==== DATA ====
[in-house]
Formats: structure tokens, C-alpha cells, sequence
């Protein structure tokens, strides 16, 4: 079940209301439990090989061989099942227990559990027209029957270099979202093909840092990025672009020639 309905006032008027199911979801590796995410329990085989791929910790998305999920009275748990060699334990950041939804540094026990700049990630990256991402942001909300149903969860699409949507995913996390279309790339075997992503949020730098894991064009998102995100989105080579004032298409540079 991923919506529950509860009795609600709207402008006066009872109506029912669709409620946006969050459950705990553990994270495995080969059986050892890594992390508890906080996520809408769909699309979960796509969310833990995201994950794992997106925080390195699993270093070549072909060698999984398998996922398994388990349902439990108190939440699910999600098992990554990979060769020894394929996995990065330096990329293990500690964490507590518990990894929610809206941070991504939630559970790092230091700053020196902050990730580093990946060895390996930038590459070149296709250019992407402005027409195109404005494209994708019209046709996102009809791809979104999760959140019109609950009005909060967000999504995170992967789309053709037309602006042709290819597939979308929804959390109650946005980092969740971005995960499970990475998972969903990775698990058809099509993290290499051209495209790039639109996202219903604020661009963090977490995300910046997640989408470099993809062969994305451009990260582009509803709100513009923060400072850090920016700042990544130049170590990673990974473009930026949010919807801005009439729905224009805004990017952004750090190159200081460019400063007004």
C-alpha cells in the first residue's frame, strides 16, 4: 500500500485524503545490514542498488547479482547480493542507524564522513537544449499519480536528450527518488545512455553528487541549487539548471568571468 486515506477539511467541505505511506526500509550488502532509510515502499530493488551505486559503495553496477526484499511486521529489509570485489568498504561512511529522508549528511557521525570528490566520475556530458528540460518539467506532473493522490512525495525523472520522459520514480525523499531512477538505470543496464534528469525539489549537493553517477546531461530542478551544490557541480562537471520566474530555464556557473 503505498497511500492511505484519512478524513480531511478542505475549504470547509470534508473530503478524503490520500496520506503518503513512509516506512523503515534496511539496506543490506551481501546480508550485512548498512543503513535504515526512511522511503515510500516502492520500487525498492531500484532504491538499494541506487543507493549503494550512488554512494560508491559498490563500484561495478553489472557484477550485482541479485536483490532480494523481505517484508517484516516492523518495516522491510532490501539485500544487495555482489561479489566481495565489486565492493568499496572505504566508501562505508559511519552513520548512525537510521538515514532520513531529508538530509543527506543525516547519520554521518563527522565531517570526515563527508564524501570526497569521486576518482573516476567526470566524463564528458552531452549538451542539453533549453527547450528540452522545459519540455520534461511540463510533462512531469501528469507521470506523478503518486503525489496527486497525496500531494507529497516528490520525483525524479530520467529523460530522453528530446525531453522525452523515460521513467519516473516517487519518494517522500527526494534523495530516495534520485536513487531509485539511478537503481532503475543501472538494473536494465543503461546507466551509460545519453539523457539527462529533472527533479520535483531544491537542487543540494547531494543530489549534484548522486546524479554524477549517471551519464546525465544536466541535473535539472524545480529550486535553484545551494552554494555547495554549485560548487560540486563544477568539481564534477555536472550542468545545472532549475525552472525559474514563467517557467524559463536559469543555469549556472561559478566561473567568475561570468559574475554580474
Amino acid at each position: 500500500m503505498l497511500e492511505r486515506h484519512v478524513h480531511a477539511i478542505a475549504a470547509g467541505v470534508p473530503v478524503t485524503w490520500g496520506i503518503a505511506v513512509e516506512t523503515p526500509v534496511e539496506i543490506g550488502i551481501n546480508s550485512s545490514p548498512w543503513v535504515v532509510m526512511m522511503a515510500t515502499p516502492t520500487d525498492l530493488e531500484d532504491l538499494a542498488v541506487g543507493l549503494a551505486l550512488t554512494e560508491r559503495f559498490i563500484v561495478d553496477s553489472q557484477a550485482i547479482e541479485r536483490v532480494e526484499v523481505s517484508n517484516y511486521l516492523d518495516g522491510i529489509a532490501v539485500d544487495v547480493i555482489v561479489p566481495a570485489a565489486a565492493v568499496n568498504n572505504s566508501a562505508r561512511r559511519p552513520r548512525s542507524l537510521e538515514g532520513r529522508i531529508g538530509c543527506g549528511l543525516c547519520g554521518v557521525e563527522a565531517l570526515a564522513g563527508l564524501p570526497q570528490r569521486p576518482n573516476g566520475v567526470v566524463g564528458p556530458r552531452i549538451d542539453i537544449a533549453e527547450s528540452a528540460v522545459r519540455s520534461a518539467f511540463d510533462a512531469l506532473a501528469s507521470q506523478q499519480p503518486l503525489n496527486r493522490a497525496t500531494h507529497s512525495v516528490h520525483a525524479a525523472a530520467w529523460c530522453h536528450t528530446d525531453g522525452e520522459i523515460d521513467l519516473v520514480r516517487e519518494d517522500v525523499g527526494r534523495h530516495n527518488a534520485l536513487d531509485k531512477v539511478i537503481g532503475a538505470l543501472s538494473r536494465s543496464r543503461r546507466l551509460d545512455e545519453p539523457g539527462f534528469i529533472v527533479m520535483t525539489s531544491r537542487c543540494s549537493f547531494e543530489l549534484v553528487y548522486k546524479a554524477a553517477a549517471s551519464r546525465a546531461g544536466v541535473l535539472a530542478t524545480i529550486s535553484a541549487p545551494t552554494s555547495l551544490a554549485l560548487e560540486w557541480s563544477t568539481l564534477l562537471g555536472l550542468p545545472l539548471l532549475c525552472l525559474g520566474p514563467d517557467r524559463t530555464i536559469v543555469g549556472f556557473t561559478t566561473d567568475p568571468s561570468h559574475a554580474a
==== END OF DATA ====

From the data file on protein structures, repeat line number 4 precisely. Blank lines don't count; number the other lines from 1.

C-alpha cells in the first residue's frame, strides 16, 4: 500500500485524503545490514542498488547479482547480493542507524564522513537544449499519480536528450527518488545512455553528487541549487539548471568571468 486515506477539511467541505505511506526500509550488502532509510515502499530493488551505486559503495553496477526484499511486521529489509570485489568498504561512511529522508549528511557521525570528490566520475556530458528540460518539467506532473493522490512525495525523472520522459520514480525523499531512477538505470543496464534528469525539489549537493553517477546531461530542478551544490557541480562537471520566474530555464556557473 503505498497511500492511505484519512478524513480531511478542505475549504470547509470534508473530503478524503490520500496520506503518503513512509516506512523503515534496511539496506543490506551481501546480508550485512548498512543503513535504515526512511522511503515510500516502492520500487525498492531500484532504491538499494541506487543507493549503494550512488554512494560508491559498490563500484561495478553489472557484477550485482541479485536483490532480494523481505517484508517484516516492523518495516522491510532490501539485500544487495555482489561479489566481495565489486565492493568499496572505504566508501562505508559511519552513520548512525537510521538515514532520513531529508538530509543527506543525516547519520554521518563527522565531517570526515563527508564524501570526497569521486576518482573516476567526470566524463564528458552531452549538451542539453533549453527547450528540452522545459519540455520534461511540463510533462512531469501528469507521470506523478503518486503525489496527486497525496500531494507529497516528490520525483525524479530520467529523460530522453528530446525531453522525452523515460521513467519516473516517487519518494517522500527526494534523495530516495534520485536513487531509485539511478537503481532503475543501472538494473536494465543503461546507466551509460545519453539523457539527462529533472527533479520535483531544491537542487543540494547531494543530489549534484548522486546524479554524477549517471551519464546525465544536466541535473535539472524545480529550486535553484545551494552554494555547495554549485560548487560540486563544477568539481564534477555536472550542468545545472532549475525552472525559474514563467517557467524559463536559469543555469549556472561559478566561473567568475561570468559574475554580474